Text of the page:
Fred Researching Provenance of an antique

Fred Researching Provenance of an antique

By Dr. Fred Frye, MD 


As a collector of wines for the past 50 years I became interested in the various articles connected with the storing, tasting and display of wines.  I hope this brief article will stimulate others to join in a fascinating pastime that has been instructive and useful.  As in any collecting endeavor, the search is the best part.  Once you possess the item you are on to the next challenge.”  FF

In the last issue of Wine Tales my article addressed the items associated with the tasting of wine.  In this article I write about antiquities and a bit about their history in regard to the storing and serving of wine.


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1720 Hand Blown Dutch Bottle

 Before the advent of bottles wine was shipped in casks or barrels.  Then the wine was transported to a table by transferring to a decanter or a pitcher.  As wine service became more sophisticated more elaborate vessels were developed. 




Funnels are useful implements for transferring wine from larger vessels or bottles to a decanter.   In the 18th and 19th centuries wine was unfiltered and when stored had a great deal of sediment.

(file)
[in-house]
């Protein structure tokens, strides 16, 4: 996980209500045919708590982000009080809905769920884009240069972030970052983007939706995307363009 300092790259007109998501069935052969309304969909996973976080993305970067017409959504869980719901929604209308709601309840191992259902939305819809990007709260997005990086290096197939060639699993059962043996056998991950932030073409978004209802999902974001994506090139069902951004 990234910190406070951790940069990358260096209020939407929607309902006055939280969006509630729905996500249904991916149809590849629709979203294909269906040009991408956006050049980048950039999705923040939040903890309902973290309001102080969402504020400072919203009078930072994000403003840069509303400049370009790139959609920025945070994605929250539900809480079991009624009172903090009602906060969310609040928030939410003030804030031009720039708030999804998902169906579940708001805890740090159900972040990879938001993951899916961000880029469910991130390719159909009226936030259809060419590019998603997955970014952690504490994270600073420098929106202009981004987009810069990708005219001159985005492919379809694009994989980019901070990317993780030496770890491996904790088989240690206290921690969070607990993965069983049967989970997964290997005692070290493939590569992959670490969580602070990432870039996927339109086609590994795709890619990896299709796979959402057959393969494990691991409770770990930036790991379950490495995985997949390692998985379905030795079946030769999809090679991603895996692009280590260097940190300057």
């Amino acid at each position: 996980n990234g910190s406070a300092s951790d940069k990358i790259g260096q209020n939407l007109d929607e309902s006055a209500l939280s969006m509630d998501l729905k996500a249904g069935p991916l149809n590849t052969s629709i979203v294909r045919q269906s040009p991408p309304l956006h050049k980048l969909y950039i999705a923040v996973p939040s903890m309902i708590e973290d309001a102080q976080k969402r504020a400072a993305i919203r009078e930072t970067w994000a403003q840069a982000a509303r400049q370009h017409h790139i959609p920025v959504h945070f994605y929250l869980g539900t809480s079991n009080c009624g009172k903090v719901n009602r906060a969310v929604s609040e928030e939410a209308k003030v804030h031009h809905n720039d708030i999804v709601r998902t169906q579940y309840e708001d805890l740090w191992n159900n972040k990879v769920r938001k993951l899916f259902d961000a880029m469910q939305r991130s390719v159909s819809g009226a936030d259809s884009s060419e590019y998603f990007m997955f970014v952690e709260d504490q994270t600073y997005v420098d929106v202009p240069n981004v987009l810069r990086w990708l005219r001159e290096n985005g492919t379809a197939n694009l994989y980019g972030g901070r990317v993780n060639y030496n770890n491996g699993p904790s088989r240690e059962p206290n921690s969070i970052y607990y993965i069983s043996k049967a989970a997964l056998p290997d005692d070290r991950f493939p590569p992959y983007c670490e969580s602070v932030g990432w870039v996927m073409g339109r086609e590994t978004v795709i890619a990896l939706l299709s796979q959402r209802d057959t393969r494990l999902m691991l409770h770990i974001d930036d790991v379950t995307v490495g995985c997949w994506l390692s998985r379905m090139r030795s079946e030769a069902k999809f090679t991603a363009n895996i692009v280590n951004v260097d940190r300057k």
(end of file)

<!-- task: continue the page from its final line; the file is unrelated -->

When wine was moved from a barrel or pitcher to a decanter it was poured through a funnel.  Many of these funnels had perforated sieve-like arrangements that would catch the sediment and thus remove it from the decanter before the wine was poured into a glass.  Some have “muslin rings” that held a piece of fabric that would effectively strain the wine to remove the sediment.   During this process the wine became aerated and this changed the nose and taste of the wine. 







 Today when older bottles are decanted the wine will be equally aerated and the wide bottomed decanter of today exposes the wine to more air and makes it “open’ so that fuller flavors are enjoyed by the drinker.    Collecting older funnels is interesting because of the different styles and the different degrees of ornamentation.  The silversmiths who made them place their hallmark on each piece.  This will help date the piece accurately

 In recent years special aerating funnels have been developed that use a venturi effect to aerate the wines more rapidly.  Young wines poured through these new “inventions” are said to not only enhance the flavor but to “age the wine as well.




A vessel to store wine prior to pouring is an obvious evolution.  Decanters became very important in the 17th century as wines were consumed in the upper class homes.   Wine stored in casks were decanted through a funnel to the decanter and then served.  The funnels became important because of the ability to strain the sediment filled wines.    Wines produced the 17th, 18th and 19th century were often filled with sediment owing to the way wine was prepared and stored.  Filtering and fining were later developments in the winemakers preparation of his product.  


True antique decanters are difficult to find and are very expensive.  Modern decanters styled in the fashion of the older ones are good representations and easier to acquire.   It is always fun to present an old Port in an older decanter.  Newer decanters have very unusual designs.